Interstellar is the latest conceptual tour-de-force from Christopher Nolan, in which he traverses the scientific mysteries of deep space, while grounding his story in themes of love, family, and human perseverance. Although Nolan borrows from the likes of Kubrick, Tarkovsky, Ridley Scott, and others, Interstellar feels original and daring in its own right, as perhaps the first major feature film to reliably tackle 21st Century theories of astrophysics. Despite the directorial challenges inherent in handling a mind-bending narrative, a script filled with heady dialogue, and an ensemble cast, all the complexity and abstraction manages to take a backseat to the drama, which is a feat that many feel even Kubrick never accomplished.

Matthew McConaughey stars in the film as Cooper, a former ace pilot turned farmer who is still haunted by nightmares of a fateful flying accident. He and his young daughter Murph discover a gravitational anomaly inside Murph’s bedroom that eerily provides them with the coordinates for a secret NASA base. At the base, several scientists, including the renowned Dr. Brand (Michael Caine) and his daughter (Anne Hathaway) are planning a mission to the outer reaches of the solar system and beyond. Brand, who once worked directly with Cooper, reveals that an alien race has placed a wormhole near the planet Saturn so that humans might escape their dying Earth to find new habitable worlds in a distant galaxy. Although Cooper initially resists, Dr. Brand convinces him to pilot a mission to the wormhole, causing him to abandon a devastated Murph and her brother Tom for what could possibly be decades…or forever.

Unlike”>Inception, Nolan’s most recent film to feature a mind-altering narrative and notable dearth of superheroes, Interstellar’s script finds the time to do some all-important table setting by developing backstories for both the protagonist and some of the film’s secondary characters. Since Cooper’s motives happen to be unimaginably noble, empathy for him and his family comes easier than it did for the largely despicable Cobb and his flat-character cohorts from Inception. Nolan’s films may never sit still long enough to develop all of the many characters and events he packs into them (see Wes Bentley’s Doyle in this one). But in Interstellar, he wrings substantial drama from their interrelationships, including a foil established by the father/daughter Brand characters who happen to be separated under the same circumstances, but much different pretenses, as Cooper and Murph. By the time Cooper blasts off for the edges of the solar system, the audience feels the same visceral attachment toward Earth and his family that he feels, which elevates our own immersion in his conflict.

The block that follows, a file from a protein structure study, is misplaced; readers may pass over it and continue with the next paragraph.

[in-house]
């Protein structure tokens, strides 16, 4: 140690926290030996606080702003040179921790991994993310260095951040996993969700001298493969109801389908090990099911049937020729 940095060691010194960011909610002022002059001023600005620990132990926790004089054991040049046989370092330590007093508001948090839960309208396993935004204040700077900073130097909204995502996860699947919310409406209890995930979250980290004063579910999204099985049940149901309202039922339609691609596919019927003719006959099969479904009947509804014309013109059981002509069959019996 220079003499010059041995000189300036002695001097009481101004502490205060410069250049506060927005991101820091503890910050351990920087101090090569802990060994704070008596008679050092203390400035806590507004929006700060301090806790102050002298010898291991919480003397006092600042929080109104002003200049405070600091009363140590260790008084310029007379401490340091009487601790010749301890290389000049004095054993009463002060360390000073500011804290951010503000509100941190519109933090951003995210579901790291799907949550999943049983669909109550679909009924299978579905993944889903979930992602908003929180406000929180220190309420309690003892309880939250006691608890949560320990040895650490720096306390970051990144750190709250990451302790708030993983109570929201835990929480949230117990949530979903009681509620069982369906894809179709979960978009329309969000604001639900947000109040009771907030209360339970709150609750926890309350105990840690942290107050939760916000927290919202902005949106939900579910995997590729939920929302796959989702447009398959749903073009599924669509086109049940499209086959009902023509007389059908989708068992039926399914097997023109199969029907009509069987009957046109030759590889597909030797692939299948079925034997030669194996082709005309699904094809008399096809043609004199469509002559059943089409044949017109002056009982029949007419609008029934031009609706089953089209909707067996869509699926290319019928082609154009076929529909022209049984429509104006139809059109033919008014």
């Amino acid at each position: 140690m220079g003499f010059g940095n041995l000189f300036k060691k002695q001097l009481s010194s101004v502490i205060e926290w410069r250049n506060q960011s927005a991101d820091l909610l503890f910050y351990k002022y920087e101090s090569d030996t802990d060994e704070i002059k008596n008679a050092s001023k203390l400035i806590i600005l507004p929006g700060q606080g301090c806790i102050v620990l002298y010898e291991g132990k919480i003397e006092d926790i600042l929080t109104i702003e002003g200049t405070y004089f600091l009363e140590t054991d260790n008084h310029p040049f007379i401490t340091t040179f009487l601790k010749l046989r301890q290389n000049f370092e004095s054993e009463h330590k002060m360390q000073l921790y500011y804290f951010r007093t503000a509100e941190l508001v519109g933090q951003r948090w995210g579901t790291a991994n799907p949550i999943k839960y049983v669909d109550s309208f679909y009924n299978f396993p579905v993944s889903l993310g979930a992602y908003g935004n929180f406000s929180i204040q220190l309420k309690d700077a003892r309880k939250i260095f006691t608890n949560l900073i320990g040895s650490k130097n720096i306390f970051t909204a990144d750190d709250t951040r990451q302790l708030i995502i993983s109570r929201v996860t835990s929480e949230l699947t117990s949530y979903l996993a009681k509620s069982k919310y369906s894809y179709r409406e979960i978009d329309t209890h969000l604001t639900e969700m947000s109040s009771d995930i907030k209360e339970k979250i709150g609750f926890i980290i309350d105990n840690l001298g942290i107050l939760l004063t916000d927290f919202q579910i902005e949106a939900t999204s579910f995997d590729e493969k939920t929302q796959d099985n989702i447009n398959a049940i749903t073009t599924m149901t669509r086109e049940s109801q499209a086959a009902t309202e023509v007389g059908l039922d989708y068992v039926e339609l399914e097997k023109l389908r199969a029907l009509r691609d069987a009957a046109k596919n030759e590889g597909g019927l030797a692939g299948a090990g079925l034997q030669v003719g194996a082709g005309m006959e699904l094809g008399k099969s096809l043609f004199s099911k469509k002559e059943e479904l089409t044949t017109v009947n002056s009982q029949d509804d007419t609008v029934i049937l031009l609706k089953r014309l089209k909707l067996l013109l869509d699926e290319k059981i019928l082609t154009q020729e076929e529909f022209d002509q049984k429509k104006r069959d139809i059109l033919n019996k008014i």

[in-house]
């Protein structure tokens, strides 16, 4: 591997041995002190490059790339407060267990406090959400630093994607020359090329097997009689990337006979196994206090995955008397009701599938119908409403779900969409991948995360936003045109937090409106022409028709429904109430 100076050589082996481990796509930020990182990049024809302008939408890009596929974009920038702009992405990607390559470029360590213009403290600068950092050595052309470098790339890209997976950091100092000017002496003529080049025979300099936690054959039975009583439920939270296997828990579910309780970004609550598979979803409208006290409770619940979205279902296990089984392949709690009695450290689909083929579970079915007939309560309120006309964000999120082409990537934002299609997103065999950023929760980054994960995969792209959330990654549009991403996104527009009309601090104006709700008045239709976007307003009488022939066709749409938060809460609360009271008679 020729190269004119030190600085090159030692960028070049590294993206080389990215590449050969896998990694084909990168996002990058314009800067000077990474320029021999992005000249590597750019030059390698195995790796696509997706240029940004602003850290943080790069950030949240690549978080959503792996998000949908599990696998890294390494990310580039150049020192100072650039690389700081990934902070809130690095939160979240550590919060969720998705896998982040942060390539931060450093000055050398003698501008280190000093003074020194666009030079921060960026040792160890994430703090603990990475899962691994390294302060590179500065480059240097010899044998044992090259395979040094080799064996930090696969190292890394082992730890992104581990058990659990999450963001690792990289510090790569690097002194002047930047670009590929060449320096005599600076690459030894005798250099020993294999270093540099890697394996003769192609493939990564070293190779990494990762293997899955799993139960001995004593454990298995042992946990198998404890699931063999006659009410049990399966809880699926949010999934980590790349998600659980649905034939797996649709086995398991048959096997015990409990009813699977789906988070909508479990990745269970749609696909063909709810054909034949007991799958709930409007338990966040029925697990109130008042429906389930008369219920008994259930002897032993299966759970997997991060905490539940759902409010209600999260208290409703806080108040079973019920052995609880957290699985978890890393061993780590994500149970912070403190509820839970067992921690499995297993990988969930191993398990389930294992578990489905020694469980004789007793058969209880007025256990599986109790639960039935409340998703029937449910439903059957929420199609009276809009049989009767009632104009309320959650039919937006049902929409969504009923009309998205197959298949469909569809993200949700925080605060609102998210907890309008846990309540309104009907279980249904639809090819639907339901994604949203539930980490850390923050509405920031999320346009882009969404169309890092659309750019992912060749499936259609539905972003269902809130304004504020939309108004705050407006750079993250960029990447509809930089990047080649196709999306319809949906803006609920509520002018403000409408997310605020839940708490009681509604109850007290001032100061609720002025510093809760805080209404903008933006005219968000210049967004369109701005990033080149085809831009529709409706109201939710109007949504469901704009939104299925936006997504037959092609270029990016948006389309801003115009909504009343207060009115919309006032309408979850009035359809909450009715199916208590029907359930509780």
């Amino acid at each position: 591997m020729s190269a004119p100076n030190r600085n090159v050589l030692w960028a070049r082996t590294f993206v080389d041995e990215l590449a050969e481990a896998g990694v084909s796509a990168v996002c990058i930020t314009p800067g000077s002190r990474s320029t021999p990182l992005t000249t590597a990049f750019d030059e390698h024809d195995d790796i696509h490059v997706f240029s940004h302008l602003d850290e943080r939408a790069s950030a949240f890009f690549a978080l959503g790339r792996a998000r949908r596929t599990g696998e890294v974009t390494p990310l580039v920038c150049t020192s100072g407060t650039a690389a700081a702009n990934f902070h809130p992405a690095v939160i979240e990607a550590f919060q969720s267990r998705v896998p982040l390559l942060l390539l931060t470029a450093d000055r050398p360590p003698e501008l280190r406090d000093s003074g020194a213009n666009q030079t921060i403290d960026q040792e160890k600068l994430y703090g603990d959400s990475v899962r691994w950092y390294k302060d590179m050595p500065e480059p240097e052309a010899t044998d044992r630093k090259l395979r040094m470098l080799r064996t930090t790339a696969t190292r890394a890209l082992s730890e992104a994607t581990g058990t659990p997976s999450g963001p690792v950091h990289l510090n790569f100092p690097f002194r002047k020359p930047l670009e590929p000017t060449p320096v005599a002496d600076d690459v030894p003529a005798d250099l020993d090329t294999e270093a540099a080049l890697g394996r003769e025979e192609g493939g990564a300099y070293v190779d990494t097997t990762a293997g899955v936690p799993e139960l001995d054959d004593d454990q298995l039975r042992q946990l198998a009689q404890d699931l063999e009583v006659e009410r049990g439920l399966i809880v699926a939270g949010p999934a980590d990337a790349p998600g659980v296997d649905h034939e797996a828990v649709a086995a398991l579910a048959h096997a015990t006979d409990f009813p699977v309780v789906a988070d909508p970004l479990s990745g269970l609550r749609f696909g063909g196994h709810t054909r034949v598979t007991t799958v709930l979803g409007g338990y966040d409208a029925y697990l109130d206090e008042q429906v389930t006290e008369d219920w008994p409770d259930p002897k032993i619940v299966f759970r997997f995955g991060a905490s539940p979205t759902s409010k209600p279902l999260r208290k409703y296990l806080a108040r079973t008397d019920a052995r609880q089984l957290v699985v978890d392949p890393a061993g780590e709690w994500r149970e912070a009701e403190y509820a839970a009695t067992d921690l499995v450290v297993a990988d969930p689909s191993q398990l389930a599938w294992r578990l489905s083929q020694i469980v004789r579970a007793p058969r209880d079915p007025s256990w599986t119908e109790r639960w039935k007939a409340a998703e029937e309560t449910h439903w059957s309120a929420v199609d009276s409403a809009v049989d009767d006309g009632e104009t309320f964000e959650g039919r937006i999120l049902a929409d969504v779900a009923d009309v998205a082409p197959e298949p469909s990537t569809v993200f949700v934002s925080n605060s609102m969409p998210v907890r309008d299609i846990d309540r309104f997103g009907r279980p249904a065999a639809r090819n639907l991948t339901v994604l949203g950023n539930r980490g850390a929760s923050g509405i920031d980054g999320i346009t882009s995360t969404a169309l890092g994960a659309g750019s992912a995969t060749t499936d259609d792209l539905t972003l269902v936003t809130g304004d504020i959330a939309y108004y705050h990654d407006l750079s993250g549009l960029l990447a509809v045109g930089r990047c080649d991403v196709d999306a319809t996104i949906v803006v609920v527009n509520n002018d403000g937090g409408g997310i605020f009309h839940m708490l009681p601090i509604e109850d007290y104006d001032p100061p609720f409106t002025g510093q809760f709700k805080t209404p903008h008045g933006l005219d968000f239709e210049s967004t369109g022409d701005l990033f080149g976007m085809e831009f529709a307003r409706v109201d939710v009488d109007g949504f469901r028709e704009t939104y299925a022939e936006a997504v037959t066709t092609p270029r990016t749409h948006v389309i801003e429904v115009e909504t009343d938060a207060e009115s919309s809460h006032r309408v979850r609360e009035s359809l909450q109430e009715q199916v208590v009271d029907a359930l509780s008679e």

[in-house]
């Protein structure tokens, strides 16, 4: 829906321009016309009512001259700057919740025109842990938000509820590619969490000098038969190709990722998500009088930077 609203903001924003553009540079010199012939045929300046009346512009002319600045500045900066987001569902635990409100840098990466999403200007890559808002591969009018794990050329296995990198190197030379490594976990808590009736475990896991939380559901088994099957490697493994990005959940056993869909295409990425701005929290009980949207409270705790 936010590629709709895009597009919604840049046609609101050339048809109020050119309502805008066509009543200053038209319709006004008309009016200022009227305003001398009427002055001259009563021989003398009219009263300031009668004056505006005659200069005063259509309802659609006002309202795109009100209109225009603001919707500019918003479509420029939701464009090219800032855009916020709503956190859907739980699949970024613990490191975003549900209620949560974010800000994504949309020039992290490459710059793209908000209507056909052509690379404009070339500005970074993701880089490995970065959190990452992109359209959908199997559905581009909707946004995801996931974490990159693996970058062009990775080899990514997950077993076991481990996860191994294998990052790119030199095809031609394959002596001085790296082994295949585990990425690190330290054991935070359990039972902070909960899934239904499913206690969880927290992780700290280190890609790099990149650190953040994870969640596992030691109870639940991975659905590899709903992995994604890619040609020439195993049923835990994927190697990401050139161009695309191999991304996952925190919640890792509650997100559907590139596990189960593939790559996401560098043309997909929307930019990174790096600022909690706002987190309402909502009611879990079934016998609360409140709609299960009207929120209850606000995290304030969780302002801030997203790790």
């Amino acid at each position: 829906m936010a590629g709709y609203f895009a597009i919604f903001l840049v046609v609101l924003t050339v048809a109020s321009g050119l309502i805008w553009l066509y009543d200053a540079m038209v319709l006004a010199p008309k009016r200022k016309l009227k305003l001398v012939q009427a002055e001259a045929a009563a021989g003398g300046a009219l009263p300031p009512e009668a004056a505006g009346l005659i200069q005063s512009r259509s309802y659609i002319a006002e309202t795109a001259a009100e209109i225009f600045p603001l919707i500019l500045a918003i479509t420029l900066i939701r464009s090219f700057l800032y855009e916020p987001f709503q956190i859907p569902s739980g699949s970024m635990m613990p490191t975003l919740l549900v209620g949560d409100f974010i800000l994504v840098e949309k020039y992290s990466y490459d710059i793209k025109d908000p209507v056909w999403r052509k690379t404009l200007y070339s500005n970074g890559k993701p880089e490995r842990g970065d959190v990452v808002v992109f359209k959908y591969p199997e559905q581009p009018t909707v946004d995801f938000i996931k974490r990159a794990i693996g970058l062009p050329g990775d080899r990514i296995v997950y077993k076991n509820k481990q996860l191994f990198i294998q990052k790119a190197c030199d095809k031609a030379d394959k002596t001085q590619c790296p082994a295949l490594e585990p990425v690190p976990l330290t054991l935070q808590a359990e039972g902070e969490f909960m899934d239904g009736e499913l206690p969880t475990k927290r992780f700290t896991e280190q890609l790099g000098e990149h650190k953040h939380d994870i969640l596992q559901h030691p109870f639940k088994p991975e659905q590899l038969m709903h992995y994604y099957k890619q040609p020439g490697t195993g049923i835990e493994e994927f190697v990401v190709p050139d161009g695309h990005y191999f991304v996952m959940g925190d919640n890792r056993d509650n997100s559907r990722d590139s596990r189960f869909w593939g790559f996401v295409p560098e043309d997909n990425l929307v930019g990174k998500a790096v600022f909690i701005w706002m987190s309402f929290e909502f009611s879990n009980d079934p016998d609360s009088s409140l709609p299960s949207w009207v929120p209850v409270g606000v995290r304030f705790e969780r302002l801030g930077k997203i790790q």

But the Nolan brothers’ precisely-structured script can accept only half the credit for that immersion, because McConaughey will be knocking at the Academy’s door again this winter with his pensive, yet impassioned portrayal of Cooper. He embodies a subtle mixture of grit, sincerity, paternal caring, and mystery that somehow allows us to believe Cooper’s place as a widowered ex-NASA pilot willing to explore the edges of the universe for the good of humanity. Much of McConaughey’s supporting cast is no less compelling, lead by notable performances from both Caine, whose readings of Dylan Thomas lend the film a transcendent quality, and Jessica Chastain as an adult Murph – a powerful female role that showcases her grace and fragility.

Another highlight of Interstellar is its musical score that runs the gamut from intensely symphonic strings reminiscent of the soundtrack for The Fountain, to a playful, classically-inspired tune that recalls 2001’s “Blue Danube” sequence, to moody piano pieces that could double in an Ingmar Bergman film. Hans Zimmer’s score supports the film’s intricate visuals while remaining edgy enough to stand on its own.

Interstellar is filled with enough exciting ideas or sequences to make many of its flaws forgivable, but not all of them. While critics have decried the film’s science for being far-fetched and sometimes inaccurate, those complaints are overstated, as everything fits within the context of both the plot and the fact that certain events (this is science fiction, after all) cannot be explained by even the most cutting-edge theories of today. In fact, a much bigger problem lies in Interstellar’s ability to reconcile the motivations behind some of its characters’ actions, including two instances that arrive late in the film from a couple of high-profile stars, Matt Damon and Casey Affleck. Damon, who plays Dr. Mann, provokes a sophomoric action sequence that nearly derails what had been a top-notch sci-fi film up to that point. Meanwhile, Affleck is an adult Tom who exhibits some head-scratching behavior at the film’s climax, and probably needed one or two additional scenes early on, to illuminate the character, although Affleck is superb as usual.

Luckily, Interstellar’s final act makes up for its own shortcomings and blatant sentimentality thanks to a climax that will floor audiences with gorgeous visuals, extra dimensions, jaw-dropping conceptions of time, and of course, Ellen Burstyn. Interstellar will likely fall just short of being remembered as one of the great sci-fi films, a designation for which it clearly is striving. That said, Nolan and company break enough cinematic barriers and flex enough intellectual muscle to earn a future spot on any cinephile’s DVD shelf. No superheroes required.